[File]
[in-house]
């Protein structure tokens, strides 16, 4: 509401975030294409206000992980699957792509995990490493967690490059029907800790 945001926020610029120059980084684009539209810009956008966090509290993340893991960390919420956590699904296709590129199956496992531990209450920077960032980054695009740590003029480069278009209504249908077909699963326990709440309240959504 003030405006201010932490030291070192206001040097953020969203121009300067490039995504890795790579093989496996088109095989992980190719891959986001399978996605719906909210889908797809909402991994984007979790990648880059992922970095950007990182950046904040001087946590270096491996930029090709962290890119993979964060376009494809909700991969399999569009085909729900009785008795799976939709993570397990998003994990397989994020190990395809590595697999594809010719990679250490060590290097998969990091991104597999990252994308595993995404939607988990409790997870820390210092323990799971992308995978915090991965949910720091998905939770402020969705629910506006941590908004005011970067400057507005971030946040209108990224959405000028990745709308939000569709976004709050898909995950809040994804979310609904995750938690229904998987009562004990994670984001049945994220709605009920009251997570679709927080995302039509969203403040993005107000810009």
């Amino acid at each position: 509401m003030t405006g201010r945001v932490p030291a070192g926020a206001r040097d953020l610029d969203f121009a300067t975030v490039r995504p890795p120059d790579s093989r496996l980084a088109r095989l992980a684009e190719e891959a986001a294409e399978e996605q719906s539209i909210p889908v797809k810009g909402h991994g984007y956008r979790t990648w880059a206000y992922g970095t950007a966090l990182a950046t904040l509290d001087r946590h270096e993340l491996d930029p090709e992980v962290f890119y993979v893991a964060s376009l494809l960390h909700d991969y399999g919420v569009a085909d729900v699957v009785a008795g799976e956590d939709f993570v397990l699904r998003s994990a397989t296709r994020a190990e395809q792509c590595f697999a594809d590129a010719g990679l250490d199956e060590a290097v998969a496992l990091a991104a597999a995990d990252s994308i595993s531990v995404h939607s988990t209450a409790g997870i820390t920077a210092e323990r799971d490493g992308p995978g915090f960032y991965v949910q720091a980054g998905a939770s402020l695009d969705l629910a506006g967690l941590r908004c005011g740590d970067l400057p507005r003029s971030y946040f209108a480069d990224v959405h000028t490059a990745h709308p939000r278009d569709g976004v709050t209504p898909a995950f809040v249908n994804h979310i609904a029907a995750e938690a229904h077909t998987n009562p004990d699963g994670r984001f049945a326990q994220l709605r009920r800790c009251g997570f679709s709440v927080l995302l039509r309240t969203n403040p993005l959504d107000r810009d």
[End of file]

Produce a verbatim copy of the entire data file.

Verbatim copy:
[in-house]
């Protein structure tokens, strides 16, 4: 509401975030294409206000992980699957792509995990490493967690490059029907800790 945001926020610029120059980084684009539209810009956008966090509290993340893991960390919420956590699904296709590129199956496992531990209450920077960032980054695009740590003029480069278009209504249908077909699963326990709440309240959504 003030405006201010932490030291070192206001040097953020969203121009300067490039995504890795790579093989496996088109095989992980190719891959986001399978996605719906909210889908797809909402991994984007979790990648880059992922970095950007990182950046904040001087946590270096491996930029090709962290890119993979964060376009494809909700991969399999569009085909729900009785008795799976939709993570397990998003994990397989994020190990395809590595697999594809010719990679250490060590290097998969990091991104597999990252994308595993995404939607988990409790997870820390210092323990799971992308995978915090991965949910720091998905939770402020969705629910506006941590908004005011970067400057507005971030946040209108990224959405000028990745709308939000569709976004709050898909995950809040994804979310609904995750938690229904998987009562004990994670984001049945994220709605009920009251997570679709927080995302039509969203403040993005107000810009």
């Amino acid at each position: 509401m003030t405006g201010r945001v932490p030291a070192g926020a206001r040097d953020l610029d969203f121009a300067t975030v490039r995504p890795p120059d790579s093989r496996l980084a088109r095989l992980a684009e190719e891959a986001a294409e399978e996605q719906s539209i909210p889908v797809k810009g909402h991994g984007y956008r979790t990648w880059a206000y992922g970095t950007a966090l990182a950046t904040l509290d001087r946590h270096e993340l491996d930029p090709e992980v962290f890119y993979v893991a964060s376009l494809l960390h909700d991969y399999g919420v569009a085909d729900v699957v009785a008795g799976e956590d939709f993570v397990l699904r998003s994990a397989t296709r994020a190990e395809q792509c590595f697999a594809d590129a010719g990679l250490d199956e060590a290097v998969a496992l990091a991104a597999a995990d990252s994308i595993s531990v995404h939607s988990t209450a409790g997870i820390t920077a210092e323990r799971d490493g992308p995978g915090f960032y991965v949910q720091a980054g998905a939770s402020l695009d969705l629910a506006g967690l941590r908004c005011g740590d970067l400057p507005r003029s971030y946040f209108a480069d990224v959405h000028t490059a990745h709308p939000r278009d569709g976004v709050t209504p898909a995950f809040v249908n994804h979310i609904a029907a995750e938690a229904h077909t998987n009562p004990d699963g994670r984001f049945a326990q994220l709605r009920r800790c009251g997570f679709s709440v927080l995302l039509r309240t969203n403040p993005l959504d107000r810009d």